At their First Friday Dinner July 7 members of the OSU Emeriti Association learned what it takes to become Oklahoma’s representative in the Junior Miss program. Rana McCoy, mother of this year’s Oklahoma Junior Miss, told the Emeriti how her daughter, Kayley, worked to become “her best self” and win the title of Oklahoma’s Junior Miss.

Combining photographs and narrative, McCoy told the story of how Kayley’s participation in the Payne County Junior Miss program led to the statewide competition in Bartlesville and then to the recent national competition in Mobile, Ala.

She noted that the girls in the Junior Miss program are judged on scholastic achievement, physical fitness, talent, poise and an interview. The winner receives a medal rather than a crown, and prizes are in the form of scholarships.

Kayley sang “I Want To Be a Cowboy’s Sweetheart” as her entry in the talent portion of the competition. Her mother commented that Kayley taught herself to yodel in order to sing the song and her yodeling ability brought her a lot of attention in Mobile.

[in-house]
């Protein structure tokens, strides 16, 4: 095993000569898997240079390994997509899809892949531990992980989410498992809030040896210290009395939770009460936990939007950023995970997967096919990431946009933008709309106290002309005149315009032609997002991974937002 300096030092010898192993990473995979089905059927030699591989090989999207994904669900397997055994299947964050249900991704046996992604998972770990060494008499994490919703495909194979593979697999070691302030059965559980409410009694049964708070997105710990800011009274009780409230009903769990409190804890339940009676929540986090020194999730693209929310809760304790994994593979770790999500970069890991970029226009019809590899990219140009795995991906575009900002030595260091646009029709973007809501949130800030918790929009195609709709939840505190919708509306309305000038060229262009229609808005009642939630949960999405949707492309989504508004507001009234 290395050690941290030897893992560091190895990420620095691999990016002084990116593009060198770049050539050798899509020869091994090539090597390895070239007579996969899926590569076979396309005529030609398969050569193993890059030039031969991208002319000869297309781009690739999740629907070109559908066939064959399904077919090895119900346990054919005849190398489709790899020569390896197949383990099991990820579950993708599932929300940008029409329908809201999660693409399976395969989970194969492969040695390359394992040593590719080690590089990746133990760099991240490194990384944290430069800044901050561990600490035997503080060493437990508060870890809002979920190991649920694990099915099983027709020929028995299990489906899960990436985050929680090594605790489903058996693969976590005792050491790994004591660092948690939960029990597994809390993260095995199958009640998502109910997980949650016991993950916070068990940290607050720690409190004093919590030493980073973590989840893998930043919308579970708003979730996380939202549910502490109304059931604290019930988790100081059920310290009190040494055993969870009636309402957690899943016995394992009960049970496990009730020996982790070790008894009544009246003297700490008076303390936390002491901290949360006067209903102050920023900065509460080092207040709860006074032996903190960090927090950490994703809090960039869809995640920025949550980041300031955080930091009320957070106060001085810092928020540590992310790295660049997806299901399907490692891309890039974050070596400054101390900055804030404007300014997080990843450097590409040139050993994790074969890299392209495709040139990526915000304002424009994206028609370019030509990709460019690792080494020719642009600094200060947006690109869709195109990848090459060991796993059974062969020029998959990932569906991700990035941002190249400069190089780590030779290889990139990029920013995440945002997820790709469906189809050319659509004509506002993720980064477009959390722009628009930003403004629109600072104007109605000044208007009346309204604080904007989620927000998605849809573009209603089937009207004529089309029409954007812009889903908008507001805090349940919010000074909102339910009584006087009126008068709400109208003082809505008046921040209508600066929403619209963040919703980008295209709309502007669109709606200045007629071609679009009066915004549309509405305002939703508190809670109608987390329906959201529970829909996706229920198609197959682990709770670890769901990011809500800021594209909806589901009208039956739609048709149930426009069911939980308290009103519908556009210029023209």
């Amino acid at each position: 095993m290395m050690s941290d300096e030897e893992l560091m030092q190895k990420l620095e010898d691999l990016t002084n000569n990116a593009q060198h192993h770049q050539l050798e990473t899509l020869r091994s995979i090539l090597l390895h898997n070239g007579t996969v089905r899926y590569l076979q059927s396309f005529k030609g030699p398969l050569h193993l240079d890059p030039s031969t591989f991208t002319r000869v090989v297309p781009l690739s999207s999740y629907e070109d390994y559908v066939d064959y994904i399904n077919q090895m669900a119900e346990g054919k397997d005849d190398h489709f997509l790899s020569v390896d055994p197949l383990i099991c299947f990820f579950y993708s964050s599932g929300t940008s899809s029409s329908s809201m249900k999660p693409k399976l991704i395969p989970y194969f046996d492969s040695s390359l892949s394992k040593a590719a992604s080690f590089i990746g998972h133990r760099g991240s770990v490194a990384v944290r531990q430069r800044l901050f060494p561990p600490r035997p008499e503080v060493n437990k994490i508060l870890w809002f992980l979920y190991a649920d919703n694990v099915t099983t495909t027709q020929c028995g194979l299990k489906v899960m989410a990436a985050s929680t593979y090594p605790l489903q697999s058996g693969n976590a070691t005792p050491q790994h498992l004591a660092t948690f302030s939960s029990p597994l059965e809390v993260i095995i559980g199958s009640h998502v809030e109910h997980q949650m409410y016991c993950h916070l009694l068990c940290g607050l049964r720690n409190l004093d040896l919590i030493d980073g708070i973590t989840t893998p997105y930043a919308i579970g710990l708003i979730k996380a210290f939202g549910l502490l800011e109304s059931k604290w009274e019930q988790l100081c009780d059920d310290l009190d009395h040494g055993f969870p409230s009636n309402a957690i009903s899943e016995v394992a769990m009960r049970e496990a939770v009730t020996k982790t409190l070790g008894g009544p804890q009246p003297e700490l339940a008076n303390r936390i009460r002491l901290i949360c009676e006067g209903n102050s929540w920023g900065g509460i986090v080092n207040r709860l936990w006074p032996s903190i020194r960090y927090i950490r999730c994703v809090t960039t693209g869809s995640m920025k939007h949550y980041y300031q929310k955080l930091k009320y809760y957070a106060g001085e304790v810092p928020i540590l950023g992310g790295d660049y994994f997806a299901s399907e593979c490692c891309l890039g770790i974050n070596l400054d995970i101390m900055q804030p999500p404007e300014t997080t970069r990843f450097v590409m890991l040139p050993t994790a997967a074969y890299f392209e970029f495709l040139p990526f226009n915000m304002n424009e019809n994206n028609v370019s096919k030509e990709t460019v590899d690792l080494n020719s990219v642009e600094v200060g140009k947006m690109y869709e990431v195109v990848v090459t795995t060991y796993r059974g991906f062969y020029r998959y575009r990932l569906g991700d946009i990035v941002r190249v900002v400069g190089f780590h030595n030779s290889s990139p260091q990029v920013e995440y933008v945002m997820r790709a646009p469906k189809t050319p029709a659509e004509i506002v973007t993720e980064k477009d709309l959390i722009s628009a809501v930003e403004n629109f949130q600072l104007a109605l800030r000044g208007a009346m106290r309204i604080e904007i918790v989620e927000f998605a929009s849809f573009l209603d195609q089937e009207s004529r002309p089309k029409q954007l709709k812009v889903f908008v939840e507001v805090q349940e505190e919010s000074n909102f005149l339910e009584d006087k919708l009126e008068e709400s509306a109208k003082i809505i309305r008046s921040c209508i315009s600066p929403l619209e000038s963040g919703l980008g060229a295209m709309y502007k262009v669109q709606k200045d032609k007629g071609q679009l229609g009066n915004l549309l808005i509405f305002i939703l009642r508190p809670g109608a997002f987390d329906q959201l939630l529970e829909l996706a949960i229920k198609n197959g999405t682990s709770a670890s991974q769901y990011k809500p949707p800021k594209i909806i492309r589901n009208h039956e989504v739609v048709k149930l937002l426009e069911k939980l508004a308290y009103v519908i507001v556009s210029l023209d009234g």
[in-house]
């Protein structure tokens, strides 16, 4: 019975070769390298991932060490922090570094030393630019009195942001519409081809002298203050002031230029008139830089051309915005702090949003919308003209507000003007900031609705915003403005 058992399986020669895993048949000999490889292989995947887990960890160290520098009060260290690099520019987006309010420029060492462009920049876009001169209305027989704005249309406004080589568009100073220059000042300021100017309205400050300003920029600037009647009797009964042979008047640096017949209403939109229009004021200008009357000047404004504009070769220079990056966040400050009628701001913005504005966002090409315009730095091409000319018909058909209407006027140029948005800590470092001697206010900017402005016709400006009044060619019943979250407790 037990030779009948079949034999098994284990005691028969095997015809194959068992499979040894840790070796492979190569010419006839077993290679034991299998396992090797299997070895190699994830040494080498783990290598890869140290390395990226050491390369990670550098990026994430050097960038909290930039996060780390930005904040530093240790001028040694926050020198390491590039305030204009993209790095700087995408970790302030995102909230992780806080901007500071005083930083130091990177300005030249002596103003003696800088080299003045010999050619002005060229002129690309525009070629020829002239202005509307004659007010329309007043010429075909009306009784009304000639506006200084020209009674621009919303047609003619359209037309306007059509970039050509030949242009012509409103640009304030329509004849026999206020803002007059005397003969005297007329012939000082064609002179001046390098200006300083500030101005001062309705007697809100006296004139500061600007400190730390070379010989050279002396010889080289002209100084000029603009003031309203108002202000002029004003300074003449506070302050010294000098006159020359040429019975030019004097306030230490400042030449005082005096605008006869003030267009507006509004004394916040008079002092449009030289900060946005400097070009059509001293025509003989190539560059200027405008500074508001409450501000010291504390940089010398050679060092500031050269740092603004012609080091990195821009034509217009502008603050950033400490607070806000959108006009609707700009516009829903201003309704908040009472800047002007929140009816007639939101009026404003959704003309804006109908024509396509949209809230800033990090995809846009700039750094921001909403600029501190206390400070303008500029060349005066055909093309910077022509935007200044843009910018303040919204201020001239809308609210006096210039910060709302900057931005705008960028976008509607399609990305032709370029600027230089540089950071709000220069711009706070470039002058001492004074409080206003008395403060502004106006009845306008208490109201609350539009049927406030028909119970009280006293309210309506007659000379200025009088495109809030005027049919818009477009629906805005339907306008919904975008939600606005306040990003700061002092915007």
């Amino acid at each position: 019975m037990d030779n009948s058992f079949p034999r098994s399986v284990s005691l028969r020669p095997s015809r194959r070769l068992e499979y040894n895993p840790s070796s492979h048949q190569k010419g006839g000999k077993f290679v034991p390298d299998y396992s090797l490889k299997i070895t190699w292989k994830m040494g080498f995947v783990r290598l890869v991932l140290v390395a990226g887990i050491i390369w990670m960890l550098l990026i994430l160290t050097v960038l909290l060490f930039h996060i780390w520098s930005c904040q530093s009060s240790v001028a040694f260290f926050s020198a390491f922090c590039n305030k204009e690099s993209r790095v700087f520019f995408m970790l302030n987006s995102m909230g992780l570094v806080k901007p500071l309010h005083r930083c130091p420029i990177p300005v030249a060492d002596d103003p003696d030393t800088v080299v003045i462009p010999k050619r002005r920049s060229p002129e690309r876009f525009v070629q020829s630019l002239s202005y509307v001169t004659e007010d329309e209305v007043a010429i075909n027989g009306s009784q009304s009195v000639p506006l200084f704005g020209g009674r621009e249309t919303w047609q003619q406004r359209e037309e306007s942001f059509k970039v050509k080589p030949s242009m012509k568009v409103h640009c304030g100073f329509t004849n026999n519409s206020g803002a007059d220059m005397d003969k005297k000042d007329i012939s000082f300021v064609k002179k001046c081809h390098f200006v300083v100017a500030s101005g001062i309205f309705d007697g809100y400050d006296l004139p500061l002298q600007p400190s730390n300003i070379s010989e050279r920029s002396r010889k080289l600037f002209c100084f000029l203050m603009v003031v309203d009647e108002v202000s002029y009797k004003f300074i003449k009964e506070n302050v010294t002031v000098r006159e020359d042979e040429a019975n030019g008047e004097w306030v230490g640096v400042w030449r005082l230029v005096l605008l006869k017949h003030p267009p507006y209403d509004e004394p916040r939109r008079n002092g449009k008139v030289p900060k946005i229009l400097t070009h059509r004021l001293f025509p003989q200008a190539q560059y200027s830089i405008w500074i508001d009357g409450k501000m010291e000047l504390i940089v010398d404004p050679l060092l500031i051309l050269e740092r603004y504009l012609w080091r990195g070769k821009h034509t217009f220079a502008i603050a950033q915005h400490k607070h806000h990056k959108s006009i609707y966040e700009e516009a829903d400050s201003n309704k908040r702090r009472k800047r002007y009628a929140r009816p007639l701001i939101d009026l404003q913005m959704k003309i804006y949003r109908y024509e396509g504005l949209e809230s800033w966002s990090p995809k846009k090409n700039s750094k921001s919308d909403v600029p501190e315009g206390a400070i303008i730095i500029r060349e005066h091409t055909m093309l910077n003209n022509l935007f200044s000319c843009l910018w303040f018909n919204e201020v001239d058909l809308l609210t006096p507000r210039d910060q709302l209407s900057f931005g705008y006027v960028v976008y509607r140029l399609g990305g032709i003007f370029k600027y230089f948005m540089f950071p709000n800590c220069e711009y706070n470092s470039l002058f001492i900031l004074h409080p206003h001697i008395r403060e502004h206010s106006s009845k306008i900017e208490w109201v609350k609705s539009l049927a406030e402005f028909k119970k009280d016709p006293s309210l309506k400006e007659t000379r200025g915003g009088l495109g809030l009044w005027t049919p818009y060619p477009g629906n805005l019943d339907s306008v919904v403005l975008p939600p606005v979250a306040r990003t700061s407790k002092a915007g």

Lindsay Adams assisted with the photographs and slide show used during Mrs. McCoy’s presentation.

Richard Hawkins, director of Payne County’s Junior Miss program, also spoke to the Emeriti. He said the program in Payne County began seven years ago and has included two, including Kayley, who went on to become Oklahoma’s Junior Miss. The goal of the program, he said, is to encourage each contestant “to be your best self.”

The next OSU Emeriti Association dinner Aug. 4 will feature Chuck Hopkins with an update on benefits and the legislative session. Ed Arquitt will report on developments related to the Stillwater Academy of Lifelong Learners and Alyson Frieson will provide music.

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